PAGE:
June 1 deadline for Access and Diversity Scholarship application
Apply online now through June 1 for the Northeast State Educational Access and Diversity Scholarship that provides financial assistance to Tennessee residents.
Applicants must meet one of the following criteria for underrepresented populations to qualify for Educational Access and Diversity Scholarship consideration:
• Hispanic/Latino/Spanish origin, Black or African-American, Asian, American Indian, Alaskan Native, Native Hawaiian or other Pacific Islander origin as documented by the Northeast State office of Admissions and Records
• Classified as a United States Military Veteran. Proof of veteran status must be submitted to the Office of Scholarship Programs in order to qualify under military veteran criterion.
• Be registered with the Center for Students with Disabilities at Northeast State.
Apply for the Access and Diversity Scholarship by June 1.
The Educational Access and Diversity Scholarship program assists recipients with funds to pay toward maintenance fees/tuition, required books and/or supplies. Awards are competitive. Students meeting criteria will be evaluated based upon academic performance, enrollment status, and unmet need as determined by the Free Application for Federal Student Aid (FAFSA).
Applicants must complete the 2014-2015 FAFSA and their financial aid file by June 1. Eligible applicants must not have earned associate degrees or higher by the beginning of the 2014 Fall Semester. Contact the Financial Aid Office at 423.323.0252 with questions about FAFSA.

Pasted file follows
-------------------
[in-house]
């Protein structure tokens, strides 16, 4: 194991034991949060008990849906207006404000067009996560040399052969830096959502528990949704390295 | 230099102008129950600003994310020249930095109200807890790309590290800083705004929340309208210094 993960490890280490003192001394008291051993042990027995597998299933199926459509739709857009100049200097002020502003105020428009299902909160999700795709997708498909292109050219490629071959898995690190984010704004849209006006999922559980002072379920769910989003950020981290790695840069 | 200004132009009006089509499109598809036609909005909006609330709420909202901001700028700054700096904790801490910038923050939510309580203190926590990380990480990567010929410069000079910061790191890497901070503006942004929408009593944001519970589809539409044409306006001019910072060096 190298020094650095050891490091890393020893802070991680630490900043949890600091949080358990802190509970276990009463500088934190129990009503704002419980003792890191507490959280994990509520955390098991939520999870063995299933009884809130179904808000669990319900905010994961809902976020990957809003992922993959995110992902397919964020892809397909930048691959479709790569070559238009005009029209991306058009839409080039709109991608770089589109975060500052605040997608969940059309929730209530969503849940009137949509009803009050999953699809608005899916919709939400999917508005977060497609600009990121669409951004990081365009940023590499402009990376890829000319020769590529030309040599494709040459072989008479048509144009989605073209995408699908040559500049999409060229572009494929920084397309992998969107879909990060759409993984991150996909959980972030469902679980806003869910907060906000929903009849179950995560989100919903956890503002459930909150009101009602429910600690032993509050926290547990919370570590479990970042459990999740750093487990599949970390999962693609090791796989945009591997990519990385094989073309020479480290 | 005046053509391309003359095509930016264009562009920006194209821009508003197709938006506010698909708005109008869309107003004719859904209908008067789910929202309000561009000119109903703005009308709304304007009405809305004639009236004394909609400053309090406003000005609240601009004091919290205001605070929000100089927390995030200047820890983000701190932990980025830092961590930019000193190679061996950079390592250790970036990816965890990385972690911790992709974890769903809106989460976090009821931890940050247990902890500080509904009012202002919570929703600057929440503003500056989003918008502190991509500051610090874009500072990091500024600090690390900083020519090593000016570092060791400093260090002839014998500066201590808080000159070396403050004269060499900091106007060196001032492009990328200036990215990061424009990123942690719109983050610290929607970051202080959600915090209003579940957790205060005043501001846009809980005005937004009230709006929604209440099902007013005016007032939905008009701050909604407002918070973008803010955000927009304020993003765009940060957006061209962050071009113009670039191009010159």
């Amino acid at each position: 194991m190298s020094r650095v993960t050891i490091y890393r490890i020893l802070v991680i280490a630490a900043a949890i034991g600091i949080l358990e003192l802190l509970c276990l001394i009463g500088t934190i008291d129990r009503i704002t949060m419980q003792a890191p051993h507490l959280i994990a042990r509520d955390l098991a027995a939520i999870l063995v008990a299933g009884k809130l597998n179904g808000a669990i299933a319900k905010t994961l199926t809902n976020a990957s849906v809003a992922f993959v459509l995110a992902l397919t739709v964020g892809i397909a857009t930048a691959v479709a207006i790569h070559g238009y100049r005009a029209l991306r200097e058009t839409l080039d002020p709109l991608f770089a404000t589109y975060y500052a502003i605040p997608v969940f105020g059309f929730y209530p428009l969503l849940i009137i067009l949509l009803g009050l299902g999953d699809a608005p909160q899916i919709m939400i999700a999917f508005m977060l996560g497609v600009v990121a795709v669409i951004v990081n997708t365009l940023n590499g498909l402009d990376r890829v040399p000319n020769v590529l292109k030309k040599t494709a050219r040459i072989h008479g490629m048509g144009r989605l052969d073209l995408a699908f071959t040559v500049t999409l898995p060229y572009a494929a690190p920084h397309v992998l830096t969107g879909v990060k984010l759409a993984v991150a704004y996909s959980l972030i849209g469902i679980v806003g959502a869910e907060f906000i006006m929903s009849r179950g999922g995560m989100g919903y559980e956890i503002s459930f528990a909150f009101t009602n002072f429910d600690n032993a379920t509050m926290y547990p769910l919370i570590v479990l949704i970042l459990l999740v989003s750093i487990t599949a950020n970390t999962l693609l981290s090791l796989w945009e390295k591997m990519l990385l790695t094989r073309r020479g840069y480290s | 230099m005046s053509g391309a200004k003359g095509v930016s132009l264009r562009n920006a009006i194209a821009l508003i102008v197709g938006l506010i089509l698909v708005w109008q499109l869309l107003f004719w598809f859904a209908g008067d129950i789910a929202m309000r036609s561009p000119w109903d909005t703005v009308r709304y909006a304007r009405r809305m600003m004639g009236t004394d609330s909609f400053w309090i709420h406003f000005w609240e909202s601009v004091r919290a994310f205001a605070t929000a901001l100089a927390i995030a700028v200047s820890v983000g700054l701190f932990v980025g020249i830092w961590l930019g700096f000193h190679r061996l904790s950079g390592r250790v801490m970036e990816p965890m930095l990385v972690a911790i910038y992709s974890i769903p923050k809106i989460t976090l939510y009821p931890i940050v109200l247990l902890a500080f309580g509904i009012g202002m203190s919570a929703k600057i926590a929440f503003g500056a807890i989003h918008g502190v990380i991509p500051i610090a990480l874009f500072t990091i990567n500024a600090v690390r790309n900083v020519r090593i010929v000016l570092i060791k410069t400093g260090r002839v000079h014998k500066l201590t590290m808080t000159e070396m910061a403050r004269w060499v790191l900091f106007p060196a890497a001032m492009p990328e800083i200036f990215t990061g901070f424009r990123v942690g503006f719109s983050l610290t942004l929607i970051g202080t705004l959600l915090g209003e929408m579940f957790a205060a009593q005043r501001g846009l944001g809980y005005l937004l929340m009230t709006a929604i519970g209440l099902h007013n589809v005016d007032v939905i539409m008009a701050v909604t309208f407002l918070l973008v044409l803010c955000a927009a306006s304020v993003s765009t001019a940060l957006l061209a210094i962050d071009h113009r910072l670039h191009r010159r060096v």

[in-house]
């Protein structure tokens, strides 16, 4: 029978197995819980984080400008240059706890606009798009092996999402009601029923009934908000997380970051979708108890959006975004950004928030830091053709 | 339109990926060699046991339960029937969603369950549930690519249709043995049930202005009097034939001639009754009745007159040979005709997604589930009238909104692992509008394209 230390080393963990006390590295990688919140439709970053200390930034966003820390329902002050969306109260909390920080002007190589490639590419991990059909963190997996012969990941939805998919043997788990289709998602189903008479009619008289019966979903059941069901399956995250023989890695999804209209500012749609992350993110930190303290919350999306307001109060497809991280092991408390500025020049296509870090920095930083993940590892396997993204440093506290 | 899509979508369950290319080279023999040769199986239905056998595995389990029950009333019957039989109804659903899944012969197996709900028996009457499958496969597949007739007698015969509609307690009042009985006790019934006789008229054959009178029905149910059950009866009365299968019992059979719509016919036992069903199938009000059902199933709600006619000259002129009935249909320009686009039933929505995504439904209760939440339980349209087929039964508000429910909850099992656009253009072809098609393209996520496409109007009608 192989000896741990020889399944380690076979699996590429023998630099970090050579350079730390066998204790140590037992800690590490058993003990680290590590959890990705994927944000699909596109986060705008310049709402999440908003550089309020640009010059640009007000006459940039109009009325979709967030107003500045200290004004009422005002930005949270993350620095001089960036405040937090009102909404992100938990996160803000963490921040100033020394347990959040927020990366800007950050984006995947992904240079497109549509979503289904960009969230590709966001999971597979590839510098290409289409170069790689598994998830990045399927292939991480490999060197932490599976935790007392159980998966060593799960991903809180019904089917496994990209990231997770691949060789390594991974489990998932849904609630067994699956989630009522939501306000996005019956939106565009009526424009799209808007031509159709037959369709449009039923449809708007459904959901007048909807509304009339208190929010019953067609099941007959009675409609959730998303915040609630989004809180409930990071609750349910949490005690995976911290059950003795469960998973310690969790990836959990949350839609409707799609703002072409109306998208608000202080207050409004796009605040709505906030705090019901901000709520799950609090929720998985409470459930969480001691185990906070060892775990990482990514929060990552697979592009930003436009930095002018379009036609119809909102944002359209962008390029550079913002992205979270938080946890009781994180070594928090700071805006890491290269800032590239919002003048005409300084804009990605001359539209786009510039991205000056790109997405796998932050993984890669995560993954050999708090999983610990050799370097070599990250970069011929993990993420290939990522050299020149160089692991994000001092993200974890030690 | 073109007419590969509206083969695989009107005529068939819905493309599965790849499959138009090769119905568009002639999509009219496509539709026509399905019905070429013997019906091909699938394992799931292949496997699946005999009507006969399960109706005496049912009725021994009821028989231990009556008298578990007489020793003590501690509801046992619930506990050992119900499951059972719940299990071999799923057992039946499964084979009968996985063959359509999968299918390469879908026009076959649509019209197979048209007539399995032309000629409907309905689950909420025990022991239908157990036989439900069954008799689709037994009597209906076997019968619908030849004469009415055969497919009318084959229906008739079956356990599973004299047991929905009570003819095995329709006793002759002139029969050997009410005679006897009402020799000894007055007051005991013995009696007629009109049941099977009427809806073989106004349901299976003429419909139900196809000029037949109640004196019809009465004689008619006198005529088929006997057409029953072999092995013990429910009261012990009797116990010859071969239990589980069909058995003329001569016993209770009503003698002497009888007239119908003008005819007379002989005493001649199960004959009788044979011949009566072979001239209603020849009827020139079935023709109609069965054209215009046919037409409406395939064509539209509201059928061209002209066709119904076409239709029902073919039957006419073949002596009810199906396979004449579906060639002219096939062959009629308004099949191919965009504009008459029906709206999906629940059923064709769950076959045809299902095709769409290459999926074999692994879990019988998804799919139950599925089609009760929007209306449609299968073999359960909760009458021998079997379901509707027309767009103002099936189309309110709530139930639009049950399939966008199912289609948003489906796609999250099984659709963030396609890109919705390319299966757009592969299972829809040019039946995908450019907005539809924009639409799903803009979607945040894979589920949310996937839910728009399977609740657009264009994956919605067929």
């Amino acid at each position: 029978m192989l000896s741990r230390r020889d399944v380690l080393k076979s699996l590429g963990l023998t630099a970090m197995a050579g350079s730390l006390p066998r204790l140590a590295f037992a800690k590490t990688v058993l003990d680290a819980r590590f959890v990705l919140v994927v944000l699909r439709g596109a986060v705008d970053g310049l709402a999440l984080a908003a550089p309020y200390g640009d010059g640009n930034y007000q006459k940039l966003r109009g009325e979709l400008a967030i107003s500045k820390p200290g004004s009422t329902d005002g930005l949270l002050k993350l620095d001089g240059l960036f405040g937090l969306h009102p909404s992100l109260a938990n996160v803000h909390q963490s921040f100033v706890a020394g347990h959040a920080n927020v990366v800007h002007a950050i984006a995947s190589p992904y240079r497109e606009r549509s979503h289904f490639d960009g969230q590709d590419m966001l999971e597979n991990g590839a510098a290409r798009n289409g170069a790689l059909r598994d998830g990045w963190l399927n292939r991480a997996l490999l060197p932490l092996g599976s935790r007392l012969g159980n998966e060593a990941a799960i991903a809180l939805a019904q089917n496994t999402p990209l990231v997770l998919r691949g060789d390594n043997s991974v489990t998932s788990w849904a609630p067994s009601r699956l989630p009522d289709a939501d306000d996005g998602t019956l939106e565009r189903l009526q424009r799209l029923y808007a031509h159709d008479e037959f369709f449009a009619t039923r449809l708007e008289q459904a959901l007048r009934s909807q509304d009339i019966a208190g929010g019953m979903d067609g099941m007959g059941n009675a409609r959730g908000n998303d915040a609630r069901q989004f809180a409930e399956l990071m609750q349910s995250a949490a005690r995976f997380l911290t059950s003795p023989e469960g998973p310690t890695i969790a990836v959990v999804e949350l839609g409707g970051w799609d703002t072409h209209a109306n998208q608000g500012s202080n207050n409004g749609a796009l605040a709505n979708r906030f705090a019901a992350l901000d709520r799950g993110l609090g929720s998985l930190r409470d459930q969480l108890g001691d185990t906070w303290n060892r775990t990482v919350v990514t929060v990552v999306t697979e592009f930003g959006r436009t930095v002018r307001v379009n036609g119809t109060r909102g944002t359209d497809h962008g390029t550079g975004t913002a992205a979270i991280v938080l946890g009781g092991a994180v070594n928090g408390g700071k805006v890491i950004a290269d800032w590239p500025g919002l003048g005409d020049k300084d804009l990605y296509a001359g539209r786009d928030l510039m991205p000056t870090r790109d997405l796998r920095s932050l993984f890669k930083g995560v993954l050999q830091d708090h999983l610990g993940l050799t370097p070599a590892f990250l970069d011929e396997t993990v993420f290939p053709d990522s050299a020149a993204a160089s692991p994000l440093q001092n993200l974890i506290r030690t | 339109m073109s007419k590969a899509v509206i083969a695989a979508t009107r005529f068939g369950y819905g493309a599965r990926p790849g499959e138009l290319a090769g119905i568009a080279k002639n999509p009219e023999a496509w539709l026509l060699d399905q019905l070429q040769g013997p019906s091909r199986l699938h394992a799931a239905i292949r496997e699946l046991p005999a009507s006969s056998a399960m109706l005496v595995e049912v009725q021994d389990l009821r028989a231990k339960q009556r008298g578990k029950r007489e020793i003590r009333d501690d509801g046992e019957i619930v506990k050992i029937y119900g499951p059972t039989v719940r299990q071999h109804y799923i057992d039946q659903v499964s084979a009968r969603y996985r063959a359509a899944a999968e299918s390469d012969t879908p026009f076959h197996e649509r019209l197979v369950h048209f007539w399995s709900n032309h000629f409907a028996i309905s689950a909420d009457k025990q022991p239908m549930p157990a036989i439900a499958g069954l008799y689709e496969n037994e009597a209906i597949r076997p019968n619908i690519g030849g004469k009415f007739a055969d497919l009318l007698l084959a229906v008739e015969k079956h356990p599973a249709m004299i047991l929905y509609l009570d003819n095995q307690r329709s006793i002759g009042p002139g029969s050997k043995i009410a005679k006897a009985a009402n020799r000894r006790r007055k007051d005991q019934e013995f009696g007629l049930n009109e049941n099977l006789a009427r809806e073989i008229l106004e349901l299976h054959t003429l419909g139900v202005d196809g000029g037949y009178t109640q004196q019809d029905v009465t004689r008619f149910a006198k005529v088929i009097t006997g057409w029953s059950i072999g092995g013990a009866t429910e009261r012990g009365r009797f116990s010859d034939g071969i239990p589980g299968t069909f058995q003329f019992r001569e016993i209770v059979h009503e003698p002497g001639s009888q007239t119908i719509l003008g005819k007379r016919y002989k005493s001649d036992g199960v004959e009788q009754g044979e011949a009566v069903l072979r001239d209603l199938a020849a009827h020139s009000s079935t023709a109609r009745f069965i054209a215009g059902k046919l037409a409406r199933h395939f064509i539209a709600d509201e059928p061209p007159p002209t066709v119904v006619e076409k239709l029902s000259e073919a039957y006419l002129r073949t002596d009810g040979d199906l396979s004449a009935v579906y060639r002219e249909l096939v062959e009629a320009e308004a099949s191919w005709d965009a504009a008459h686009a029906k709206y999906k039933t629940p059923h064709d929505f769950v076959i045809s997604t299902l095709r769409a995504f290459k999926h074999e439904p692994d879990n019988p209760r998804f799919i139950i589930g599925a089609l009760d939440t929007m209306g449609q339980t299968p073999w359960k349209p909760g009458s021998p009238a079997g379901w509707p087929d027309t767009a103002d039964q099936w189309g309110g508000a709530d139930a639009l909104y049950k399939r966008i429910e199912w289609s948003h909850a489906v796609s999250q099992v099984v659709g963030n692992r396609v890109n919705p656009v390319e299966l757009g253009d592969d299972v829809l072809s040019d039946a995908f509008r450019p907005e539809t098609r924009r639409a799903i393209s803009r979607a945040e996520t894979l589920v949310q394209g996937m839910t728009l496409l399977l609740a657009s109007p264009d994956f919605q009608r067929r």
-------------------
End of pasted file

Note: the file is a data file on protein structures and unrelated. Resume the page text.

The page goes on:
The program receives funding on an annual basis. Awards are renewed on a semester-by-semester basis pending Financial Aid approval. Limited funding is available and no awards are guaranteed. Educational Access and Diversity Scholarship recipients must enroll in and complete at least twelve (12) credit hours each semester and maintain a minimum overall combined 2.75 grade point average inclusive of Learning Support coursework in order to maintain eligibility.
Please contact the office of Scholarship Programs at jajohnson@NortheastState.edu or 423.354.5235 if you have any questions about applying for the Educational Access and Diversity Scholarship.
Willie Riddle earns national Phi Theta Kappa award
A Northeast State student earned national recognition as a distinguished member of the Alpha Iota Chi chapter of the Phi Theta Kappa International Honor Society.
A Northeast State student earned national recognition as a distinguished member of the Alpha Iota Chi chapter of the Phi Theta Kappa International Honor Society.
Willie Riddle was among 30 Phi Theta Kappa members honored with a National Distinguished Chapter Member Award presented by Phi Theta Kappa Honor Society during the annual convention in April. Award recipients received commemorative medallions during the Hallmark Awards Gala.
Riddle earned Distinguished Chapter member awards from his peers in Alpha Iota Chi, the PTK Regional Competition held for Tennessee chapters, and at the national competition. Distinguished Chapter Members must be nominated by their chapters through the Hallmark Awards application process, and are chosen based on a student’s embodiment of the Hallmarks of the Society (Scholarship, Leadership, Service and Fellowship) through Honors in Action and other chapter activities. They were selected by a panel of judges from more than 150 nominees internationally.